Lodi is a medium-sized yellowish-green apple with occasional russeting at both ends. Its soft, creamy-colored flesh is fine-grained and not particularly juicy. Its skin is thin and tender, and the flesh has a sharp, tart flavor, best suited to applesauce, pie, or all-purpose cooking rather than fresh eating.
Discovered: New York in 1924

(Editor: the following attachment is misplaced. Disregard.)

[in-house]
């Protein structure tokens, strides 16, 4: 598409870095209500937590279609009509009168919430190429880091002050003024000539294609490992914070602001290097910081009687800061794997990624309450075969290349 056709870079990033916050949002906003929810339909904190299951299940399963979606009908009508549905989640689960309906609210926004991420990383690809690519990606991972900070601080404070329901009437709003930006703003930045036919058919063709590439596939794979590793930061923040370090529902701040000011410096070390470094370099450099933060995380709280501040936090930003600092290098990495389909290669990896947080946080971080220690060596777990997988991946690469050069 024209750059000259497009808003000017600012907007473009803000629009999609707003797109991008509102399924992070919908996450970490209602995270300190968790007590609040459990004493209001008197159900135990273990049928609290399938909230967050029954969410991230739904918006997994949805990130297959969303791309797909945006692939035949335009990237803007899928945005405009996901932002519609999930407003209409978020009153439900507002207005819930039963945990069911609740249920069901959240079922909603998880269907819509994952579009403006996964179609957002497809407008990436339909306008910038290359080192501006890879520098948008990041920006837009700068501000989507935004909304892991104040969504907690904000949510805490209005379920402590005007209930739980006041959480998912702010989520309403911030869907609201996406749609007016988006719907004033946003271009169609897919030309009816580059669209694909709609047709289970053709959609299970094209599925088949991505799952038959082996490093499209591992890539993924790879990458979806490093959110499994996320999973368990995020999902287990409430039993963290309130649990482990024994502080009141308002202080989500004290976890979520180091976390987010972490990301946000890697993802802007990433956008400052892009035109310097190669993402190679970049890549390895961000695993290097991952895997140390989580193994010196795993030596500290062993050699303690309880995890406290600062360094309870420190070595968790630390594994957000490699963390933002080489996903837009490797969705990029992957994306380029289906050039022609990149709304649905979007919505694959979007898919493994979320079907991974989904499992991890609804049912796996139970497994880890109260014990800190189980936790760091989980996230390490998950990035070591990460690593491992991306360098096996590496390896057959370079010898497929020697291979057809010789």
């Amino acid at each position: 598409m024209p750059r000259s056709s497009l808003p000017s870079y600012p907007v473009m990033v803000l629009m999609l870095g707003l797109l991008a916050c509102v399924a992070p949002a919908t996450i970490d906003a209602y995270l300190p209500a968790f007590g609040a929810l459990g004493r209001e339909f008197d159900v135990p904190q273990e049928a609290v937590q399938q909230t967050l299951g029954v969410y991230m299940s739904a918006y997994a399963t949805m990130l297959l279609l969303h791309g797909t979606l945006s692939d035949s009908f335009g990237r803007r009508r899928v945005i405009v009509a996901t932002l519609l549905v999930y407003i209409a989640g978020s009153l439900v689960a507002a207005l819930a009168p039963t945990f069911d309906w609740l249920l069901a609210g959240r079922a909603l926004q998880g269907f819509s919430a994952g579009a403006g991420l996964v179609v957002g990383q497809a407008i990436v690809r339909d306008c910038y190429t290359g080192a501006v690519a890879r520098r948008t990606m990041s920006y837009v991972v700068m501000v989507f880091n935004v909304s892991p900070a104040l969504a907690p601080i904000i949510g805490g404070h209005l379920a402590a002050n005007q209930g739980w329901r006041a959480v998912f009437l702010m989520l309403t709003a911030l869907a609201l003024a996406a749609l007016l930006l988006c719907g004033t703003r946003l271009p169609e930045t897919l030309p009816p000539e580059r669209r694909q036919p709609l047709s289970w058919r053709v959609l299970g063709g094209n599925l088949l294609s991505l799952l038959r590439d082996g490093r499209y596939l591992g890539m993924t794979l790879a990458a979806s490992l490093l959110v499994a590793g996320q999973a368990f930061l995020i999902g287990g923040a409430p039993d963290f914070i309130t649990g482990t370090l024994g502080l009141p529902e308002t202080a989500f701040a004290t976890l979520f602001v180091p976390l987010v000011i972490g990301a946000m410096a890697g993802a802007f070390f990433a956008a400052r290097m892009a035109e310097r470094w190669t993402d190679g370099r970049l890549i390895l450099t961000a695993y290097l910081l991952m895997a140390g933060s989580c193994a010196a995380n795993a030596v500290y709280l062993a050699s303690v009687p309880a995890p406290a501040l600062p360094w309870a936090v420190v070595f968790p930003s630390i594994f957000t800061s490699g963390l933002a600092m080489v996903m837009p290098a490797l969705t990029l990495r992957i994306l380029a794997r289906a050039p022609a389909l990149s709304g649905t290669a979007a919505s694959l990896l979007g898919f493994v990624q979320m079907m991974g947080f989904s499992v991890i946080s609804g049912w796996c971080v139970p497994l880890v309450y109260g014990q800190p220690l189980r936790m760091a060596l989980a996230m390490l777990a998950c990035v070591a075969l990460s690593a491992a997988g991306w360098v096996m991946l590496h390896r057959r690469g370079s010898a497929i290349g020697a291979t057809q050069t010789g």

Harvest: Early Season
Lodi is a cross of Yellow Transparent and Montgomery Sweet (Autumn Bough). Lodi was introduced by the New York Agricultural Experiment Station in Geneva, New York in 1924. It is an early-season apple and needs to be used soon after harvest as storage time is short. Lodi freezes well, however. It is more commonly grown in the southern United States.